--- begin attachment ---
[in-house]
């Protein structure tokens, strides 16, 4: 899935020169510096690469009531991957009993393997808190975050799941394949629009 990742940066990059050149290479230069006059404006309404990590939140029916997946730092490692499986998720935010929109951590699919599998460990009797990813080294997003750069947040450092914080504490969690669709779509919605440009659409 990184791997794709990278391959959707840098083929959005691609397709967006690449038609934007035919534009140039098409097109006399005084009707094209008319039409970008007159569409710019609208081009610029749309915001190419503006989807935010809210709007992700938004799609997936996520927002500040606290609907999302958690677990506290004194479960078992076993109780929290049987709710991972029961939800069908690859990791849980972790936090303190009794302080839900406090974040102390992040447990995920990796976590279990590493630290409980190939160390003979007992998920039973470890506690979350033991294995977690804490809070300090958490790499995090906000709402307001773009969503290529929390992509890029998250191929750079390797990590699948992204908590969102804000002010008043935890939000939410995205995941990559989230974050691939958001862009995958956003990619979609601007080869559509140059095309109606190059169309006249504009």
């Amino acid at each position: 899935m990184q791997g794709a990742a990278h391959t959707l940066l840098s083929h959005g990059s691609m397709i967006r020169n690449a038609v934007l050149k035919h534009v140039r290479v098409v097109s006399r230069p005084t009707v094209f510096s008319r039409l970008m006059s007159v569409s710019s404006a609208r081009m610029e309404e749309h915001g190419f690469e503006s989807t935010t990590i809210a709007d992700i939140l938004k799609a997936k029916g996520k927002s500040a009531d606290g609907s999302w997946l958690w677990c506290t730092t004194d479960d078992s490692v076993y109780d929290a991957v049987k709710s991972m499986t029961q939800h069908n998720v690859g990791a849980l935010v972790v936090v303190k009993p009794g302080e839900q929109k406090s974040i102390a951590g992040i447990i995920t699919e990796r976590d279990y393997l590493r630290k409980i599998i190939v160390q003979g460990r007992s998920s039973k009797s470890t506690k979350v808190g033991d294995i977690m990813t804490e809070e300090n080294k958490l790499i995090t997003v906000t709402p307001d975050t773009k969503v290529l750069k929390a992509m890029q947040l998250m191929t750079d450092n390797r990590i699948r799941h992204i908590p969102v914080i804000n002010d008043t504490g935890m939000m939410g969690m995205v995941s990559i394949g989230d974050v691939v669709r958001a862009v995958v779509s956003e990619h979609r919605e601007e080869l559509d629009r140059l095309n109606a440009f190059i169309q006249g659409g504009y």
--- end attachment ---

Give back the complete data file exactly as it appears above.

[in-house]
């Protein structure tokens, strides 16, 4: 899935020169510096690469009531991957009993393997808190975050799941394949629009 990742940066990059050149290479230069006059404006309404990590939140029916997946730092490692499986998720935010929109951590699919599998460990009797990813080294997003750069947040450092914080504490969690669709779509919605440009659409 990184791997794709990278391959959707840098083929959005691609397709967006690449038609934007035919534009140039098409097109006399005084009707094209008319039409970008007159569409710019609208081009610029749309915001190419503006989807935010809210709007992700938004799609997936996520927002500040606290609907999302958690677990506290004194479960078992076993109780929290049987709710991972029961939800069908690859990791849980972790936090303190009794302080839900406090974040102390992040447990995920990796976590279990590493630290409980190939160390003979007992998920039973470890506690979350033991294995977690804490809070300090958490790499995090906000709402307001773009969503290529929390992509890029998250191929750079390797990590699948992204908590969102804000002010008043935890939000939410995205995941990559989230974050691939958001862009995958956003990619979609601007080869559509140059095309109606190059169309006249504009």
């Amino acid at each position: 899935m990184q791997g794709a990742a990278h391959t959707l940066l840098s083929h959005g990059s691609m397709i967006r020169n690449a038609v934007l050149k035919h534009v140039r290479v098409v097109s006399r230069p005084t009707v094209f510096s008319r039409l970008m006059s007159v569409s710019s404006a609208r081009m610029e309404e749309h915001g190419f690469e503006s989807t935010t990590i809210a709007d992700i939140l938004k799609a997936k029916g996520k927002s500040a009531d606290g609907s999302w997946l958690w677990c506290t730092t004194d479960d078992s490692v076993y109780d929290a991957v049987k709710s991972m499986t029961q939800h069908n998720v690859g990791a849980l935010v972790v936090v303190k009993p009794g302080e839900q929109k406090s974040i102390a951590g992040i447990i995920t699919e990796r976590d279990y393997l590493r630290k409980i599998i190939v160390q003979g460990r007992s998920s039973k009797s470890t506690k979350v808190g033991d294995i977690m990813t804490e809070e300090n080294k958490l790499i995090t997003v906000t709402p307001d975050t773009k969503v290529l750069k929390a992509m890029q947040l998250m191929t750079d450092n390797r990590i699948r799941h992204i908590p969102v914080i804000n002010d008043t504490g935890m939000m939410g969690m995205v995941s990559i394949g989230d974050v691939v669709r958001a862009v995958v779509s956003e990619h979609r919605e601007e080869l559509d629009r140059l095309n109606a440009f190059i169309q006249g659409g504009y």